IRS Faces House Grilling Over Abuses

During a House Ways and Means Committee hearing Friday morning, ousted IRS head Steven Miller faced tough questions on the agency’s treatment of conservative non-profits since 2010. Choosing his words carefully, Miller apologized for the ‘foolish mistakes’ of the IRS and attributed its actions to a wayward pursuit of efficiency rather than partisan targeting.

Treasury inspector general for tax administration J. Russel George also testified before the committee; his findings on the scandal were released earlier this week just days after the first IRS official came clean about intrusive and additional reviews demanded of tea-party groups applying for tax-exempt status. That IG report used the word ‘targeting’ 16 times.

Miller took issue with the use of the word ‘targeting’ as it relates to the agency’s activities, claiming it was too ‘loaded’ a term to apply and that it ‘describes something that didn’t exist here.’ In that exchange with Republican representative Kevin Brady, the former acting commissioner went on to say that he could not identify any individuals within the IRS who drew up the criteria that directed agents to scrutinize tea-party groups.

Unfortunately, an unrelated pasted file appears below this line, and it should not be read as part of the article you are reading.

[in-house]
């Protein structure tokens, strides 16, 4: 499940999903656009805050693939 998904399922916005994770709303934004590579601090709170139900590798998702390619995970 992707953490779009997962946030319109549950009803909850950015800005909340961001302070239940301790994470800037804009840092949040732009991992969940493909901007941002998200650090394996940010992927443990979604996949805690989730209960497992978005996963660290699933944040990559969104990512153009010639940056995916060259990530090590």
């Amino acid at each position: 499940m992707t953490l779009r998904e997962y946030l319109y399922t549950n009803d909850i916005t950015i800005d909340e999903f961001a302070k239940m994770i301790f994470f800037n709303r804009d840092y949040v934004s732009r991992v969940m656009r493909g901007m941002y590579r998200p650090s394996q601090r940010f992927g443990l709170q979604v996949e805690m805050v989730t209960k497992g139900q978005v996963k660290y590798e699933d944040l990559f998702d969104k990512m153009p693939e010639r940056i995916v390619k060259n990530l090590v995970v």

Some of the most heated moments came during an exchange with Rep. Paul Ryan (R- Wis.), who took Miller to task for his prior testimony to Congress, proving that the whole truth was then withheld.

Like others in recent days, this House committee hearing quickly devolved into partisan jousting, with Republicans looking to expand the inquiry into tax misdeeds nearer to the White House and Democrats attempting to contain the damage under the purview of a chief apparently appointed by President George W. Bush.

With two additional congressional hearings on the IRS misconduct already scheduled for next week, it has become clear that the scope of these congressional inquiries will extend far beyond the special scrutiny of the designated 298 conservative groups already singled out in the media.

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